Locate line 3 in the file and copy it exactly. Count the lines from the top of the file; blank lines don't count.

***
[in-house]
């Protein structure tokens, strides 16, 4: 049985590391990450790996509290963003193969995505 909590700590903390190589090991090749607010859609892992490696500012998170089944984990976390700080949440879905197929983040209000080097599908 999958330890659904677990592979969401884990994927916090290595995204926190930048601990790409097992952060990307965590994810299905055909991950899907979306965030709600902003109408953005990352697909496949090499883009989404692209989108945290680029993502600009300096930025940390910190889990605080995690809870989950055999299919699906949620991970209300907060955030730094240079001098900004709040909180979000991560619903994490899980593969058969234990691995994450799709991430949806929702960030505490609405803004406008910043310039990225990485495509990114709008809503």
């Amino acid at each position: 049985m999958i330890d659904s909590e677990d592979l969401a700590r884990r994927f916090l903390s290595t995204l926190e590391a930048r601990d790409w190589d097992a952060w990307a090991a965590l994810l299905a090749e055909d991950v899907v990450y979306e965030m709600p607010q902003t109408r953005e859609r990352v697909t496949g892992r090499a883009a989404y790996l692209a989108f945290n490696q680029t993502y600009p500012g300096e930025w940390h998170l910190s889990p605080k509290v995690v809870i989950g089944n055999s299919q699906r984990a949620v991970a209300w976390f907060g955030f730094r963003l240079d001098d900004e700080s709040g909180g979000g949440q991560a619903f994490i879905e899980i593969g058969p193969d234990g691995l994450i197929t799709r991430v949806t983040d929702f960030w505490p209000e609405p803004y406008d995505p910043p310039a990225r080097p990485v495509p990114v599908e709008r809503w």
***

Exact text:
């Amino acid at each position: 049985m999958i330890d659904s909590e677990d592979l969401a700590r884990r994927f916090l903390s290595t995204l926190e590391a930048r601990d790409w190589d097992a952060w990307a090991a965590l994810l299905a090749e055909d991950v899907v990450y979306e965030m709600p607010q902003t109408r953005e859609r990352v697909t496949g892992r090499a883009a989404y790996l692209a989108f945290n490696q680029t993502y600009p500012g300096e930025w940390h998170l910190s889990p605080k509290v995690v809870i989950g089944n055999s299919q699906r984990a949620v991970a209300w976390f907060g955030f730094r963003l240079d001098d900004e700080s709040g909180g979000g949440q991560a619903f994490i879905e899980i593969g058969p193969d234990g691995l994450i197929t799709r991430v949806t983040d929702f960030w505490p209000e609405p803004y406008d995505p910043p310039a990225r080097p990485v495509p990114v599908e709008r809503w």